To verify that their BEC approximated a spatially curved geometry, the researchers focused a laser beam near the BEC’s center and observed density vibrations that correspond to quantized sound waves called phonons. They measured the position of these phonons as they propagated outward from the focal point and found that the trajectories matched predictions for a spatially curved geometry. They repeated these experiments for both hyperbolic and spherical geometries.

C. Viermann et al. [1]
Ramping down the interaction strength between atoms in a BEC results in the emergence of density fluctuations (right) as compared to a no ramp situation (left). The enhanced density fluctuations, which appear in random locations in different experimental runs (far right), mimic particle production in a rapidly expanding universe.

For the temporal control of the sound speed, the team applied a uniform magnetic field to the gas, which changed the microscopic interaction strengths between potassium atoms. By weakening these interactions over time, the BEC behaved as if it were expanding. “This is an important step since we can implement expansion without actively expanding the system or changing the density distribution,” Oberthaler says.

To study the effects of expansion, the researchers observed how the BEC’s density distribution changed after ramping down of the interaction strength—corresponding to a universe roughly tripling in size. They found that enhanced density fluctuations appeared on a large scale after the ramp, as expected in expanding space. Those enhanced density fluctuations corresponded to “particle production” within the phonon field, in agreement with quantum field theory predictions for an expanding universe.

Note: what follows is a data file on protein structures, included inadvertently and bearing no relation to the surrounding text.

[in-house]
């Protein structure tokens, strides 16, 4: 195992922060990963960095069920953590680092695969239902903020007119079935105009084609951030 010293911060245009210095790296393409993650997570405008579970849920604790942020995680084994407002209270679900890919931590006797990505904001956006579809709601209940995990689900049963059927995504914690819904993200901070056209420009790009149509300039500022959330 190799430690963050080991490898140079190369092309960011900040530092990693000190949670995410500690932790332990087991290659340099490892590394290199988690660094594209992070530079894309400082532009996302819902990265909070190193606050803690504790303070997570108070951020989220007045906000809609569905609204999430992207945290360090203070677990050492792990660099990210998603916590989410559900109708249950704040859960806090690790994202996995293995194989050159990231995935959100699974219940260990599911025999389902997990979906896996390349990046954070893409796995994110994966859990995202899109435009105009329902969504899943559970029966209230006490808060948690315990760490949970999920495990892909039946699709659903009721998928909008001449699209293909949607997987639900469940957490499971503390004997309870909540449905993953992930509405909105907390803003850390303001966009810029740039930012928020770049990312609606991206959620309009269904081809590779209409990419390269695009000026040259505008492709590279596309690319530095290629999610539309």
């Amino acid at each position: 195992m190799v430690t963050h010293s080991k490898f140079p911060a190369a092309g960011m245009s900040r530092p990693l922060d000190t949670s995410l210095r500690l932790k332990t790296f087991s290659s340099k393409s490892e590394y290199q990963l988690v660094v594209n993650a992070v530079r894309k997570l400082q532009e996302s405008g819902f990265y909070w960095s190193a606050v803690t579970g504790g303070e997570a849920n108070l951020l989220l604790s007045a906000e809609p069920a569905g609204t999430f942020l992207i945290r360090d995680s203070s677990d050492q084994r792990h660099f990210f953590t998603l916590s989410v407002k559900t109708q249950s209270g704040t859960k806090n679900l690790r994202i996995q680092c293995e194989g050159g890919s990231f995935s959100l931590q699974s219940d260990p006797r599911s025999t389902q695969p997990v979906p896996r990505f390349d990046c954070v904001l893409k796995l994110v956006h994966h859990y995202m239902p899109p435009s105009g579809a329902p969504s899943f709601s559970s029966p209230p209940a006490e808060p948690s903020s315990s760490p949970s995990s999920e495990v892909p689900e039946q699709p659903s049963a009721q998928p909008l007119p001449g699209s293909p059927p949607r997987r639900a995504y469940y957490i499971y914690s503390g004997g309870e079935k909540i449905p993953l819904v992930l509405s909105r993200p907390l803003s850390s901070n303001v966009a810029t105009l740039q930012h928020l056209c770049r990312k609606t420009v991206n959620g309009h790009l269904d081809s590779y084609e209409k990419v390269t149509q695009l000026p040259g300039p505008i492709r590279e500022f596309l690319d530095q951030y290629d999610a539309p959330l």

By modifying the ramp behavior, the researchers observed how the density fluctuations evolved over time in accelerating, decelerating, and uniform expansion scenarios. In most cases, density contrast correlations increased after the ramp, as expected for a growing sound cone. The time evolution of density fluctuations also matched so-called Sakharov oscillations, which are predicted in expanding universe models.

Chen-Lung Hung, a physicist who works with ultracold quantum gases at Purdue University, Indiana, says that the demonstration brings together decades of theory and experimental concepts. “The tools were out there, but this is the first time everything has been nicely combined to show that it’s possible to engineer curved spacetime and key experimental signatures.” It may be possible to simulate acoustic black holes and to visualize the evolution of quantum fields in these novel geometries in a tabletop experiment, Hung adds.

According to Stefano Liberati, who studies quantum and classical gravity at Italy’s International Institute of Advanced Studies, the most exciting thing about the BEC simulator is that it’s very versatile. “They can separately control curvature and time dependence, which gives the possibility not only of standard model simulations but also simulating exotic physics,” he says.

–Rachel Berkowitz

Rachel Berkowitz is a Corresponding Editor for Physics Magazine based in Vancouver, Canada.


  1. C. Viermann et al., “Quantum field simulator for dynamics in curved spacetime,” Nature 611, 260 (2022).